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Fish and Vitamin D Intake Linked to Lower Risk of Macular Degeneration

Posted Sep 20 2007 12:00am

 

Age-related macular degeneration, also known as AMD, is a progressive eye disease of the retina that affects the light-sensing cells in the central area of vision and dims contrast sensitivity and color perception. The condition is thought to be caused by a combination of genetic and environmental factors, and is most common in people who are age sixty and over. AMD is the leading cause of visual impairment in senior citizens.

In the first study, researchers evaluated habitual nutrient intake through food frequency questionnaires of over 4,500 people between ages 60 and 80 who participated in a study by the National Institute of Health’s National Eye Institute. Researchers found that higher dietary intakes of omega-3 long-chain polyunsaturated fatty acids, mainly from fatty fish, reduced the risk of age- related macular degeneration. The researchers speculate that these fatty acids may help promote cell health and survival as well as improve blood vessel function.

In the second study, researchers evaluated serum vitamin D and early and advanced macular degeneration in over 7,752 individuals from the National Health and Nutrition Examination Survey III (NHANES III). Researchers noted that vitamin D intake was associated with a reduced risk of developing poor visual health that can lead to blindness. Participants were split into five groups based on the level of vitamin D in their blood. Those with the highest level had a 40% reduced risk of developing poor visual health compared with those with the lowest amount of vitamin D in their blood. These results support the idea that lower serum vitamin D levels may lead to progression of chronic diseases, specifically those associated with inflammation. This may be important to the health of older Americans who have a higher risk of insufficient vitamin D intake, the researchers said.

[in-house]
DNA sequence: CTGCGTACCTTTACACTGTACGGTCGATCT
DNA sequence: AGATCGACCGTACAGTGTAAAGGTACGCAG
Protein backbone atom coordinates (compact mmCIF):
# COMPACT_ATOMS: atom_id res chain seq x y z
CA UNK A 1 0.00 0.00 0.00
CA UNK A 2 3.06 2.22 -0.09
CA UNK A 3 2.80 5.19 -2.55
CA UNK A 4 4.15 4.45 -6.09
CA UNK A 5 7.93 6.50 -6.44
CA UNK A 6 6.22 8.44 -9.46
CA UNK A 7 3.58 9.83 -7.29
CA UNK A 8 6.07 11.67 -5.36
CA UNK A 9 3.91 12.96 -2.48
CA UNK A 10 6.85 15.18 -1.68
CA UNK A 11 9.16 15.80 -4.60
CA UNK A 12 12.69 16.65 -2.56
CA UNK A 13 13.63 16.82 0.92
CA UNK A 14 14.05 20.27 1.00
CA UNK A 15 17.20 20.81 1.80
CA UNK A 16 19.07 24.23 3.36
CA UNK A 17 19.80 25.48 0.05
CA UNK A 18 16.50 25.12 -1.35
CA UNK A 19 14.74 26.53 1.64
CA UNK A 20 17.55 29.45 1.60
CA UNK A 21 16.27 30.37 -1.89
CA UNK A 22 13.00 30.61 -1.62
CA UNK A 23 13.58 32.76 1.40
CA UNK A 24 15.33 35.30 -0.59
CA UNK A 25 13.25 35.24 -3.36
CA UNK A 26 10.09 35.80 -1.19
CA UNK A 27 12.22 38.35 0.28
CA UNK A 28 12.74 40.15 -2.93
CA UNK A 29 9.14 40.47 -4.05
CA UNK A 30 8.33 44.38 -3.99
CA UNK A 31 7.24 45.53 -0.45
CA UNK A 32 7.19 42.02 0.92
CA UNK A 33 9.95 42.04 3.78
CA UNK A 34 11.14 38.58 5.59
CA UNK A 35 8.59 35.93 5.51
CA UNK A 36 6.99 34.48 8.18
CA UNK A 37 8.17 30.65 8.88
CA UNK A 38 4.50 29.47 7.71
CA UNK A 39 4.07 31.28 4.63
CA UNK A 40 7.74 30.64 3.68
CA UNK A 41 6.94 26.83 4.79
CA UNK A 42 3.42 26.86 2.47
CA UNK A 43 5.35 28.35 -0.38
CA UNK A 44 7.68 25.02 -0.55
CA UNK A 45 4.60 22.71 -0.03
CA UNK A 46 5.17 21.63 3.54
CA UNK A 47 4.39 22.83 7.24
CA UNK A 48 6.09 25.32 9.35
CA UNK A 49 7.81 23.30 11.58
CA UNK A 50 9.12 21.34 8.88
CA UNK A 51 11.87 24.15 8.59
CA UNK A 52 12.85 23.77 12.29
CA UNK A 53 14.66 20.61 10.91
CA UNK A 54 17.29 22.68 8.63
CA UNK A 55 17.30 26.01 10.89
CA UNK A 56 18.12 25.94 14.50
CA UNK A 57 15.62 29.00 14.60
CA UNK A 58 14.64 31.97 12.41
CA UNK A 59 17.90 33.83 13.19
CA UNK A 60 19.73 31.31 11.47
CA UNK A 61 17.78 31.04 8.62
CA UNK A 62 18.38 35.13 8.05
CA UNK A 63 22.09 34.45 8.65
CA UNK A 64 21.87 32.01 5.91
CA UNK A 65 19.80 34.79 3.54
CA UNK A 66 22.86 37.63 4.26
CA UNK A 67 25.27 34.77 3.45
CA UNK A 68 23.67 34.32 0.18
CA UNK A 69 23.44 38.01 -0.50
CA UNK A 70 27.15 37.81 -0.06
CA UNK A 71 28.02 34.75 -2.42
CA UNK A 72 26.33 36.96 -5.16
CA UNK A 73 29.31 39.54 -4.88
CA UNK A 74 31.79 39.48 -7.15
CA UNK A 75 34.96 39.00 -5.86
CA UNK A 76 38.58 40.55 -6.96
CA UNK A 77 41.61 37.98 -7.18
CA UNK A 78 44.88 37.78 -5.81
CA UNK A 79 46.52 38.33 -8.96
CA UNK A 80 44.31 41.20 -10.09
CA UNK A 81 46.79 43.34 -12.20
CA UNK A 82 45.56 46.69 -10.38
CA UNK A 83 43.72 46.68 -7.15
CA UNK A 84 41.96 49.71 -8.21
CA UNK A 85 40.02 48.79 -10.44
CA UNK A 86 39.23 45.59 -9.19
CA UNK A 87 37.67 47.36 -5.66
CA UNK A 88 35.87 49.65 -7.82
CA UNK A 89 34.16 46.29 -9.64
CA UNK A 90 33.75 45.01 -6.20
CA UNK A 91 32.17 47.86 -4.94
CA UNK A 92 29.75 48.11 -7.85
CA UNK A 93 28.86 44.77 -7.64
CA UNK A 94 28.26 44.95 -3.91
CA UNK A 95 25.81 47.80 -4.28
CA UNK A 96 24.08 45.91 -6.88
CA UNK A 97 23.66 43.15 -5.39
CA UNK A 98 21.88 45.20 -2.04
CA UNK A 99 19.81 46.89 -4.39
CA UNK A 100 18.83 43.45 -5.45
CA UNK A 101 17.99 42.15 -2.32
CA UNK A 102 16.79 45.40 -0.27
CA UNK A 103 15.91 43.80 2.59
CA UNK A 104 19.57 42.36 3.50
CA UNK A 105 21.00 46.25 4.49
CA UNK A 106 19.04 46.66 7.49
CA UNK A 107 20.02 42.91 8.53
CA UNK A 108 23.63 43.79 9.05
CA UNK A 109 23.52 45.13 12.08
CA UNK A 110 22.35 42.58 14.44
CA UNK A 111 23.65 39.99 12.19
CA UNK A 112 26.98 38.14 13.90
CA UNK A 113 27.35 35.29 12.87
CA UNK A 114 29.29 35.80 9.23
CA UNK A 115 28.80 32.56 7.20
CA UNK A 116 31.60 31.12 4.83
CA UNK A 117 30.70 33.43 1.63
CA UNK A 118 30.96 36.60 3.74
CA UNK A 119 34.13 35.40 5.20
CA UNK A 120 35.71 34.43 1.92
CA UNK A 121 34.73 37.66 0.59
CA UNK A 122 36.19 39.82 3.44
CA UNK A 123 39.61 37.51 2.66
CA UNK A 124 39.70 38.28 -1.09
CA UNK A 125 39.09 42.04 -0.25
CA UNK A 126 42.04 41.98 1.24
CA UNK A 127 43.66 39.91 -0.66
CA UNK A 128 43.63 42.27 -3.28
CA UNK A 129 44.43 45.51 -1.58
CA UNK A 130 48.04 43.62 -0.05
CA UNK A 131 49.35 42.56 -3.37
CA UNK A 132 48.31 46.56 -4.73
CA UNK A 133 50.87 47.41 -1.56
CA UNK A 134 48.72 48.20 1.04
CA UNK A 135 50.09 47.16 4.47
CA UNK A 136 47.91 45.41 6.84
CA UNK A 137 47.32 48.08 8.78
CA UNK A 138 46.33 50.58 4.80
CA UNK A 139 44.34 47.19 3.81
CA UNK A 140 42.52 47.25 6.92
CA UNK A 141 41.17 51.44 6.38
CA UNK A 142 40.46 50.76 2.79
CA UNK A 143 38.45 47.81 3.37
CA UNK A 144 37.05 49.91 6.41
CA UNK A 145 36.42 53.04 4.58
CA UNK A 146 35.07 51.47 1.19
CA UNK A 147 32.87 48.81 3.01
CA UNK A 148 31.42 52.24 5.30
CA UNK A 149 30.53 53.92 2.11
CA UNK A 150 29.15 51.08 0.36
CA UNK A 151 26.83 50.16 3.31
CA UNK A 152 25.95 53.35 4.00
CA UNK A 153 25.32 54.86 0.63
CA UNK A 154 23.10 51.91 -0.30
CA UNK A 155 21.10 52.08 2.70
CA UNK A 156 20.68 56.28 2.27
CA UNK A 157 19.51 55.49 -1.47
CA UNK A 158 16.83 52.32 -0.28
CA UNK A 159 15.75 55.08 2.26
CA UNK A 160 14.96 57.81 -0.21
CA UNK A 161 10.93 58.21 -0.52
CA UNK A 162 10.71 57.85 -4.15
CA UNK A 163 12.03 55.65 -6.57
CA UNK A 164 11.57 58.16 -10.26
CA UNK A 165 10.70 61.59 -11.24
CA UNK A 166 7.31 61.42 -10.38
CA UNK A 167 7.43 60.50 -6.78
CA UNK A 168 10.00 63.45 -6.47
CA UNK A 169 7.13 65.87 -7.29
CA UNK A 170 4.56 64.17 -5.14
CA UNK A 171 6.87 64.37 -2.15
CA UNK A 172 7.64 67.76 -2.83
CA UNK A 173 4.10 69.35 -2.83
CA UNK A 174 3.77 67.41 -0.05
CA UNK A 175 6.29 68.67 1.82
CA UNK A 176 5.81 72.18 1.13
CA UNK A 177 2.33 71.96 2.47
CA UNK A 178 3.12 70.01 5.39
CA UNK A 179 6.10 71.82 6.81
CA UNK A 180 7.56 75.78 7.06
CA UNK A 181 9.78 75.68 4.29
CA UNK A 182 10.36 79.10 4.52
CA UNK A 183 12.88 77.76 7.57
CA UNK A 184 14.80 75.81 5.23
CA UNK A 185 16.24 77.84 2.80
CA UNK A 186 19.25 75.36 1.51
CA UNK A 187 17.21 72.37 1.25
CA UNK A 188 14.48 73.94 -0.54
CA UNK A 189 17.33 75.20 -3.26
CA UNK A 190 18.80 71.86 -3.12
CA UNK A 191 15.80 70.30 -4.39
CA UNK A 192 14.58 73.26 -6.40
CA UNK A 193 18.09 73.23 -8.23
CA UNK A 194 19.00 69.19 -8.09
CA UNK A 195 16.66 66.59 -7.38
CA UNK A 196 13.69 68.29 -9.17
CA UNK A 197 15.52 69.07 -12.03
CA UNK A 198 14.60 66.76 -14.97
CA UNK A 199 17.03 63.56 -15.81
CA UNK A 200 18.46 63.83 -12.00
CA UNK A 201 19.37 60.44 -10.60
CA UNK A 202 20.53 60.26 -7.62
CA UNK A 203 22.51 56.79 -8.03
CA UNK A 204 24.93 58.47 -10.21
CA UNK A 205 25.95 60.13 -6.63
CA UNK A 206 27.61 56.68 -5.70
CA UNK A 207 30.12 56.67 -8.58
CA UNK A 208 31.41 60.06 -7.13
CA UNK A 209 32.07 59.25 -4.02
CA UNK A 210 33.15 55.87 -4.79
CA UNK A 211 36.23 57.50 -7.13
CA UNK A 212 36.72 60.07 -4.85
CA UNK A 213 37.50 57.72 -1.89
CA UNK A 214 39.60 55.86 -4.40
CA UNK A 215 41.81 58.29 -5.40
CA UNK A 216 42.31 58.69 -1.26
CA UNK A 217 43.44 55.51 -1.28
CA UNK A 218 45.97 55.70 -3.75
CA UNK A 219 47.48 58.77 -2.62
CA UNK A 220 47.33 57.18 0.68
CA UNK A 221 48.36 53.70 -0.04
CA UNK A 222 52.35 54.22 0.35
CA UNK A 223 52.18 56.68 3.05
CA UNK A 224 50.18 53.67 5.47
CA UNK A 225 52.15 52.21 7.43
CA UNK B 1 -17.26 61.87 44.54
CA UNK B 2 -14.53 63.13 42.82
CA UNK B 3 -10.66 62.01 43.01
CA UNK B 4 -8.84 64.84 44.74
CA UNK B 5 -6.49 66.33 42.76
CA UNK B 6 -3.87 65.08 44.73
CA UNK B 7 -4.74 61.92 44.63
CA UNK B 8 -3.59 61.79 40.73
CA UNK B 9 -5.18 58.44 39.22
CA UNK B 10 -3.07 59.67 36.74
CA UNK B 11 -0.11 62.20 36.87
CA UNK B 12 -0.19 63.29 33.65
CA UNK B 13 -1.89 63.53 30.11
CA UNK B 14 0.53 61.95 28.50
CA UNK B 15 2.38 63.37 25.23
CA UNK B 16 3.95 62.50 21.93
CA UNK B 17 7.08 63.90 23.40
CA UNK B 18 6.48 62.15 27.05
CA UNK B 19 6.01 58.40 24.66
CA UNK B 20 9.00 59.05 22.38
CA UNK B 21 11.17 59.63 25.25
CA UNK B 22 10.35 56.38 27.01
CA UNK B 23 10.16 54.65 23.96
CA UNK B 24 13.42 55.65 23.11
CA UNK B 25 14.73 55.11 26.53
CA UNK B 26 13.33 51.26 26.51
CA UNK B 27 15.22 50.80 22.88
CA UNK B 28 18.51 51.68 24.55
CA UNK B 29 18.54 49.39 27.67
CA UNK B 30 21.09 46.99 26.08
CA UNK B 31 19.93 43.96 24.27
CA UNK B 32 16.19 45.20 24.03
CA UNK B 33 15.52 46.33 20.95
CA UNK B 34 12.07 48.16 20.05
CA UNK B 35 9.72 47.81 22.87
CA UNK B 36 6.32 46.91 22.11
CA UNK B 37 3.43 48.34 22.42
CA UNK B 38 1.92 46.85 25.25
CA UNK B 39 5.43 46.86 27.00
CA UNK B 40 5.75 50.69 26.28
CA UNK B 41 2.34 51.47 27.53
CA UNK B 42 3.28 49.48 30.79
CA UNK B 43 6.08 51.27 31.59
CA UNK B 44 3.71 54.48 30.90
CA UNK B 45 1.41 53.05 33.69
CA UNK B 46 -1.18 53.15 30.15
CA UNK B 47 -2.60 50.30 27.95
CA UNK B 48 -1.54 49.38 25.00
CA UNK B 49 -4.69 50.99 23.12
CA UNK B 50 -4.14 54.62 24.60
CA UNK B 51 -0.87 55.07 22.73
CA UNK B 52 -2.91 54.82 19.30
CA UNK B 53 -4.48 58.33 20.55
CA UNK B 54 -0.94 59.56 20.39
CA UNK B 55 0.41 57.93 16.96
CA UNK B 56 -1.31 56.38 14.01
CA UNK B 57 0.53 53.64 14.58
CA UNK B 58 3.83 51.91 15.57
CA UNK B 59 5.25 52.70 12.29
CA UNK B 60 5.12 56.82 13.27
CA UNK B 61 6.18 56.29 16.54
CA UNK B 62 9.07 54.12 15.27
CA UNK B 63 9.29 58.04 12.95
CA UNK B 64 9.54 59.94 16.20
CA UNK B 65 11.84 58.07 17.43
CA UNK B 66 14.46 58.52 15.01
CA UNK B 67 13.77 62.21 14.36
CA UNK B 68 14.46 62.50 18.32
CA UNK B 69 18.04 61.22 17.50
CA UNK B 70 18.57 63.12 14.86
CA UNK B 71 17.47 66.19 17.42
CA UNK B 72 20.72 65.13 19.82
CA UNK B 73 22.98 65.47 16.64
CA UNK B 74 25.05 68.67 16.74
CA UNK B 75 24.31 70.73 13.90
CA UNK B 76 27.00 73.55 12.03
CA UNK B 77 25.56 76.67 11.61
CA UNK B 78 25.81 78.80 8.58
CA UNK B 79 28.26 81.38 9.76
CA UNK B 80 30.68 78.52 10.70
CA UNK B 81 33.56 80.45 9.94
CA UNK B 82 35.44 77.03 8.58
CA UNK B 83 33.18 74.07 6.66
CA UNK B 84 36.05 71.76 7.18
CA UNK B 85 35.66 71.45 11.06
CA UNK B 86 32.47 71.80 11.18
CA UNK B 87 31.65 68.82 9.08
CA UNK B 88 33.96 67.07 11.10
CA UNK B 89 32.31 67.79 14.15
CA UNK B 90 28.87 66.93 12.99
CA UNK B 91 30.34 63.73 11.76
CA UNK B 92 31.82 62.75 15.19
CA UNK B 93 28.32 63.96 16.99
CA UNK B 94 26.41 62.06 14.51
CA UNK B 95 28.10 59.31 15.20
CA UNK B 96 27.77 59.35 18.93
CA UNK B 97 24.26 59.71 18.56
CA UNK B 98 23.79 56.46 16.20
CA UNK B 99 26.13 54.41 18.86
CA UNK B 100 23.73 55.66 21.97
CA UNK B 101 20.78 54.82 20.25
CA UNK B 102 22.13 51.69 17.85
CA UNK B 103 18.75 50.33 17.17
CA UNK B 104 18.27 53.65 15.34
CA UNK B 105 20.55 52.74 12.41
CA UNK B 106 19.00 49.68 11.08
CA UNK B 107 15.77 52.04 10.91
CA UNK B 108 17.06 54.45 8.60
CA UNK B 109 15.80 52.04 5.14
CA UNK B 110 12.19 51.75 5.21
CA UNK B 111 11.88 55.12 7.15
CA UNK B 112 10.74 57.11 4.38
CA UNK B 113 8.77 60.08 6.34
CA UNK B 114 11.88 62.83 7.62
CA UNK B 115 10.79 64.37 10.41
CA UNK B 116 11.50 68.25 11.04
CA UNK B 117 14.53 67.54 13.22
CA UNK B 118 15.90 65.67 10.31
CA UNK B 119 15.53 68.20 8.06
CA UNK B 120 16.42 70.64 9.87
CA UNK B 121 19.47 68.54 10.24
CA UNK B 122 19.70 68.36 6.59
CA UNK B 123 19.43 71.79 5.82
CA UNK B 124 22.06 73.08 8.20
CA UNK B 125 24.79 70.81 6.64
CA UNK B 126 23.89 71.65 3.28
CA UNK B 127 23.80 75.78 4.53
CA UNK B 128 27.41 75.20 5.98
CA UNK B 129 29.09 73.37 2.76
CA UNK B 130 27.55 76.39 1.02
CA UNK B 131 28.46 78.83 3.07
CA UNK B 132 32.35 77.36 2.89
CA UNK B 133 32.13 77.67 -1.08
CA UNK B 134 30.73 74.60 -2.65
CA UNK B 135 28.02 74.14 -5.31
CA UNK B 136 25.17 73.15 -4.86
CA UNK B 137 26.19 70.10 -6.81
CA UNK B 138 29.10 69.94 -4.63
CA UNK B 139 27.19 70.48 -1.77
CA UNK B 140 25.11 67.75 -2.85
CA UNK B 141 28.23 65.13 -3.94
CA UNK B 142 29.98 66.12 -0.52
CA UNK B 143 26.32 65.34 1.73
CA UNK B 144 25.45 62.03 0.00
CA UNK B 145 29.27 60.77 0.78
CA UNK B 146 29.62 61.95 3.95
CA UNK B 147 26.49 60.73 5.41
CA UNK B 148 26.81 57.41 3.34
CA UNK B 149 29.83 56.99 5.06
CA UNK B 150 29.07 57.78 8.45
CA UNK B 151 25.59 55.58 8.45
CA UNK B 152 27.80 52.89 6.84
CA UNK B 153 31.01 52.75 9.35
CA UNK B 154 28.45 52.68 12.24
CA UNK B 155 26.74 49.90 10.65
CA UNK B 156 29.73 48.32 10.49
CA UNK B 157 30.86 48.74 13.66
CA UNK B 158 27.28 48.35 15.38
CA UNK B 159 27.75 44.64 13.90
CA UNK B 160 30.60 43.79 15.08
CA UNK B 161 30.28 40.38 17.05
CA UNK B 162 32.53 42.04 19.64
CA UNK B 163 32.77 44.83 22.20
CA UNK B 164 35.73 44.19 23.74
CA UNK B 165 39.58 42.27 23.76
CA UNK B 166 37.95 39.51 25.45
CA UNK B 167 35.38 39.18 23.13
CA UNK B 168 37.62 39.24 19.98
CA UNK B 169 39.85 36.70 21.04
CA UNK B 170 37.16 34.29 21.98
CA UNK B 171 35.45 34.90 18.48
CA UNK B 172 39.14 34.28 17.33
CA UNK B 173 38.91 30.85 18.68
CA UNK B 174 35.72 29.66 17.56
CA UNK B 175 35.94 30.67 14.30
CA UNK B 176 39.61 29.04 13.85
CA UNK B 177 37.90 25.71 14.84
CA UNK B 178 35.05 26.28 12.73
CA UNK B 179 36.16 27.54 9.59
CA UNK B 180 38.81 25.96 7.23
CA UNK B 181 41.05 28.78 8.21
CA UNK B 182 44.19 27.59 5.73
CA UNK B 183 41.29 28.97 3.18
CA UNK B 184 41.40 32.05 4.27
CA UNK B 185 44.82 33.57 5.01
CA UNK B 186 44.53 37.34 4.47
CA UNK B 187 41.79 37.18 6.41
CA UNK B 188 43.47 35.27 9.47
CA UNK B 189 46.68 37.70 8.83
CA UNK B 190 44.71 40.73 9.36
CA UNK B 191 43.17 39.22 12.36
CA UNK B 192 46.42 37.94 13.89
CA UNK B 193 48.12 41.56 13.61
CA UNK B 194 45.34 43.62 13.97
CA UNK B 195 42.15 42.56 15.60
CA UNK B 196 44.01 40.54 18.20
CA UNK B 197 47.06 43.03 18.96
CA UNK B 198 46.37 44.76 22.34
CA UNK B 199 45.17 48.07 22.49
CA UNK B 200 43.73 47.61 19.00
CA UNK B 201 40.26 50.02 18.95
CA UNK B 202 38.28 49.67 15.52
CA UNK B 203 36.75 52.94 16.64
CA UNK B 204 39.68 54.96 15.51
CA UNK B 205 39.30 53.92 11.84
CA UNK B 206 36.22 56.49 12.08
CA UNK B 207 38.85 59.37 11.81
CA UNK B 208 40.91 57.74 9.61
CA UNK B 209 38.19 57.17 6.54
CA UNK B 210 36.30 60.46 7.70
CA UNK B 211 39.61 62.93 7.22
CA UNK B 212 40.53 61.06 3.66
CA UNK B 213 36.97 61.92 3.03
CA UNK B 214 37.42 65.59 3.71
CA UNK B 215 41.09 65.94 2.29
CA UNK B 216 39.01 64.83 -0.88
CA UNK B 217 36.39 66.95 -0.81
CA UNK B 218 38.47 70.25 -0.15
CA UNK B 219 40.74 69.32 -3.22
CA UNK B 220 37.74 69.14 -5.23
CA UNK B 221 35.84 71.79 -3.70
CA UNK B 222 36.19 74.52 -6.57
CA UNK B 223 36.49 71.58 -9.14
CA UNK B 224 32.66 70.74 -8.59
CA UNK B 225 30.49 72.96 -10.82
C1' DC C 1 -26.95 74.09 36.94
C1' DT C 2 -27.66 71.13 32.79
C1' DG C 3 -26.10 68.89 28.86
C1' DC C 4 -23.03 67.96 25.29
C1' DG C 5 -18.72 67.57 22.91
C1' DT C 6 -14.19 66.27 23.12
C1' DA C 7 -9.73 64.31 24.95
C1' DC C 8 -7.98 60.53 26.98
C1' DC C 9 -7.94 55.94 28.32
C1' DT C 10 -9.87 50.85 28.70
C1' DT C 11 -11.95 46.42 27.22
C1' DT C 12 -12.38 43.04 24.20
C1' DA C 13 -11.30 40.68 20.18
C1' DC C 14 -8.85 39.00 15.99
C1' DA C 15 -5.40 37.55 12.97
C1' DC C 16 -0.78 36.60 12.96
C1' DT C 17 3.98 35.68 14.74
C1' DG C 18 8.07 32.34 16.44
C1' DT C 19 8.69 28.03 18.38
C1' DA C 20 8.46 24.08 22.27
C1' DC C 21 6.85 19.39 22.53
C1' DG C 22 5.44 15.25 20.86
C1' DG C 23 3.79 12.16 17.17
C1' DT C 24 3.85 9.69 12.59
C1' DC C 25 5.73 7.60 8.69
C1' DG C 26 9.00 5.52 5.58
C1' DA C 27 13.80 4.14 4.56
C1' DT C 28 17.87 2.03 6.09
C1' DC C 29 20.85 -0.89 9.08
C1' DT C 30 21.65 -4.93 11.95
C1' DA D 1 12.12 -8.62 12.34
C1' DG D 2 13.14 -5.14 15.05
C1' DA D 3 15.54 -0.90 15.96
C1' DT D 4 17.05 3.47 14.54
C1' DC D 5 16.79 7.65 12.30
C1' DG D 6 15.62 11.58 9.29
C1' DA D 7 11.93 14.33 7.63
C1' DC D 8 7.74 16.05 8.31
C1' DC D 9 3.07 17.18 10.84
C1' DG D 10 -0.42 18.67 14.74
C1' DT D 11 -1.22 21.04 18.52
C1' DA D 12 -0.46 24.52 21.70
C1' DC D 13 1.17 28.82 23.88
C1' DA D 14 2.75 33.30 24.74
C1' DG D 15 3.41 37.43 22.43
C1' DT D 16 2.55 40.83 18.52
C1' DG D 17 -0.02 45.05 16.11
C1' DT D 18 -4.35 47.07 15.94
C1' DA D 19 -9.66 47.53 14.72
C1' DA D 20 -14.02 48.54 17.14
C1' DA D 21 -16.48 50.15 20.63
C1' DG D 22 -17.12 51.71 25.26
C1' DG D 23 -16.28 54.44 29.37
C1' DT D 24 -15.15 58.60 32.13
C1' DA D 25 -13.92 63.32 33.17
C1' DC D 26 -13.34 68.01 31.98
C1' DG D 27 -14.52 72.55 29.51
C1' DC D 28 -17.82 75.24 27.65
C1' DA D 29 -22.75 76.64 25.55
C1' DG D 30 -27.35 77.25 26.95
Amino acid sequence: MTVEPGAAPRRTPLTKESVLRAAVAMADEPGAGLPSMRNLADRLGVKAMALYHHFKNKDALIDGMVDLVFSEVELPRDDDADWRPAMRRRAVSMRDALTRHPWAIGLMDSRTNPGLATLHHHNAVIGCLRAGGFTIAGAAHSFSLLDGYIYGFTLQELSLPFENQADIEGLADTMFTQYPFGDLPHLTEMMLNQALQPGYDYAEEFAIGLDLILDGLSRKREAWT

While these results are promising, researchers caution that at this time there is insufficient epidemiologic evidence of the relationship between vitamin D and age-related macular degeneration to make recommendations regarding optimum vitamin D levels and fish intake to protect against the eye disease or its progression. These results warrant additional investigation to further confirm the role of omega-3 long-chain polyunsaturated fatty acids and vitamin D in AMD.

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To your vibrant health,

Mary Wozny

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